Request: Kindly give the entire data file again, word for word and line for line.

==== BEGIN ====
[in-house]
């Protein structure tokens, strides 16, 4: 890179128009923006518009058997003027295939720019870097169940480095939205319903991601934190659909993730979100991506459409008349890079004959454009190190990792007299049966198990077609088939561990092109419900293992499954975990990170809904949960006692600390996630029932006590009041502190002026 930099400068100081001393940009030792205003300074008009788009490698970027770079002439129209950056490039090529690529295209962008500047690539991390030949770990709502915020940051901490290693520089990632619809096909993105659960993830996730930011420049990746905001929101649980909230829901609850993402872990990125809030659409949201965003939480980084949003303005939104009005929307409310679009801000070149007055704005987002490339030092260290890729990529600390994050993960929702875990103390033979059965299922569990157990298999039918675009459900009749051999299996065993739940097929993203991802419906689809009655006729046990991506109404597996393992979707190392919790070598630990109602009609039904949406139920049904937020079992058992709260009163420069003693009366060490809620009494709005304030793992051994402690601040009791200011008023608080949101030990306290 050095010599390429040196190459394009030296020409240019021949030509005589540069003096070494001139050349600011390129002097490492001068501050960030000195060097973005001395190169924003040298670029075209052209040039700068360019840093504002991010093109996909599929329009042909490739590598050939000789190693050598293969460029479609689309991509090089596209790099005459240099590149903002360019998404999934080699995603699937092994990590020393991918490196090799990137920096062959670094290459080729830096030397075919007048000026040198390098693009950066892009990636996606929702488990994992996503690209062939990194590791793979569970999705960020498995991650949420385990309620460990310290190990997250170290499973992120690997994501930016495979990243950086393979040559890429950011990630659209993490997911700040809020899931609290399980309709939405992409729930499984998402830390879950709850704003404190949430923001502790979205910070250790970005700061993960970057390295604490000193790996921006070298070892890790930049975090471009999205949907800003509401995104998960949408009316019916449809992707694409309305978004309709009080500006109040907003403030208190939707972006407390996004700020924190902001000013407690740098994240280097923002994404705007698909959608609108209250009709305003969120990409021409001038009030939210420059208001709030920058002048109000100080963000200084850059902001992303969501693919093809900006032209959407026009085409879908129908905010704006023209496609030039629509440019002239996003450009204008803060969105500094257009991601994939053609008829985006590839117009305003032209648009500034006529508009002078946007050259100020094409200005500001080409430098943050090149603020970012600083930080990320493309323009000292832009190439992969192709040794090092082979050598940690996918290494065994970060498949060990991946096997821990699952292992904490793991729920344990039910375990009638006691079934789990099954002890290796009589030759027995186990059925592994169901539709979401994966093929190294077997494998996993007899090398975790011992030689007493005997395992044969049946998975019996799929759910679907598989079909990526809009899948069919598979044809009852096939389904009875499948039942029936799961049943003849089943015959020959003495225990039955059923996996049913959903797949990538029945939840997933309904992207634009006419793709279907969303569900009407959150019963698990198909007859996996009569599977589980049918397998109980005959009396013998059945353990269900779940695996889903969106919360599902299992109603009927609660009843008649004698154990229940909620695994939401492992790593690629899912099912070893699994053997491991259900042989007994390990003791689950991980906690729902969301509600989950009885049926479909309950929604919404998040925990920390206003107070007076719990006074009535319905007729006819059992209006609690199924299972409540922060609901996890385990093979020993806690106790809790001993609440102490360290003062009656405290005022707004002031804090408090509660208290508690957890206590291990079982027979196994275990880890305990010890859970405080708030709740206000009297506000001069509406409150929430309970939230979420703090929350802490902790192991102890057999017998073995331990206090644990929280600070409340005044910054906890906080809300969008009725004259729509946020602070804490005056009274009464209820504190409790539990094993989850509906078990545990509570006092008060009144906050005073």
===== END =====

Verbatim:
[in-house]
């Protein structure tokens, strides 16, 4: 890179128009923006518009058997003027295939720019870097169940480095939205319903991601934190659909993730979100991506459409008349890079004959454009190190990792007299049966198990077609088939561990092109419900293992499954975990990170809904949960006692600390996630029932006590009041502190002026 930099400068100081001393940009030792205003300074008009788009490698970027770079002439129209950056490039090529690529295209962008500047690539991390030949770990709502915020940051901490290693520089990632619809096909993105659960993830996730930011420049990746905001929101649980909230829901609850993402872990990125809030659409949201965003939480980084949003303005939104009005929307409310679009801000070149007055704005987002490339030092260290890729990529600390994050993960929702875990103390033979059965299922569990157990298999039918675009459900009749051999299996065993739940097929993203991802419906689809009655006729046990991506109404597996393992979707190392919790070598630990109602009609039904949406139920049904937020079992058992709260009163420069003693009366060490809620009494709005304030793992051994402690601040009791200011008023608080949101030990306290 050095010599390429040196190459394009030296020409240019021949030509005589540069003096070494001139050349600011390129002097490492001068501050960030000195060097973005001395190169924003040298670029075209052209040039700068360019840093504002991010093109996909599929329009042909490739590598050939000789190693050598293969460029479609689309991509090089596209790099005459240099590149903002360019998404999934080699995603699937092994990590020393991918490196090799990137920096062959670094290459080729830096030397075919007048000026040198390098693009950066892009990636996606929702488990994992996503690209062939990194590791793979569970999705960020498995991650949420385990309620460990310290190990997250170290499973992120690997994501930016495979990243950086393979040559890429950011990630659209993490997911700040809020899931609290399980309709939405992409729930499984998402830390879950709850704003404190949430923001502790979205910070250790970005700061993960970057390295604490000193790996921006070298070892890790930049975090471009999205949907800003509401995104998960949408009316019916449809992707694409309305978004309709009080500006109040907003403030208190939707972006407390996004700020924190902001000013407690740098994240280097923002994404705007698909959608609108209250009709305003969120990409021409001038009030939210420059208001709030920058002048109000100080963000200084850059902001992303969501693919093809900006032209959407026009085409879908129908905010704006023209496609030039629509440019002239996003450009204008803060969105500094257009991601994939053609008829985006590839117009305003032209648009500034006529508009002078946007050259100020094409200005500001080409430098943050090149603020970012600083930080990320493309323009000292832009190439992969192709040794090092082979050598940690996918290494065994970060498949060990991946096997821990699952292992904490793991729920344990039910375990009638006691079934789990099954002890290796009589030759027995186990059925592994169901539709979401994966093929190294077997494998996993007899090398975790011992030689007493005997395992044969049946998975019996799929759910679907598989079909990526809009899948069919598979044809009852096939389904009875499948039942029936799961049943003849089943015959020959003495225990039955059923996996049913959903797949990538029945939840997933309904992207634009006419793709279907969303569900009407959150019963698990198909007859996996009569599977589980049918397998109980005959009396013998059945353990269900779940695996889903969106919360599902299992109603009927609660009843008649004698154990229940909620695994939401492992790593690629899912099912070893699994053997491991259900042989007994390990003791689950991980906690729902969301509600989950009885049926479909309950929604919404998040925990920390206003107070007076719990006074009535319905007729006819059992209006609690199924299972409540922060609901996890385990093979020993806690106790809790001993609440102490360290003062009656405290005022707004002031804090408090509660208290508690957890206590291990079982027979196994275990880890305990010890859970405080708030709740206000009297506000001069509406409150929430309970939230979420703090929350802490902790192991102890057999017998073995331990206090644990929280600070409340005044910054906890906080809300969008009725004259729509946020602070804490005056009274009464209820504190409790539990094993989850509906078990545990509570006092008060009144906050005073």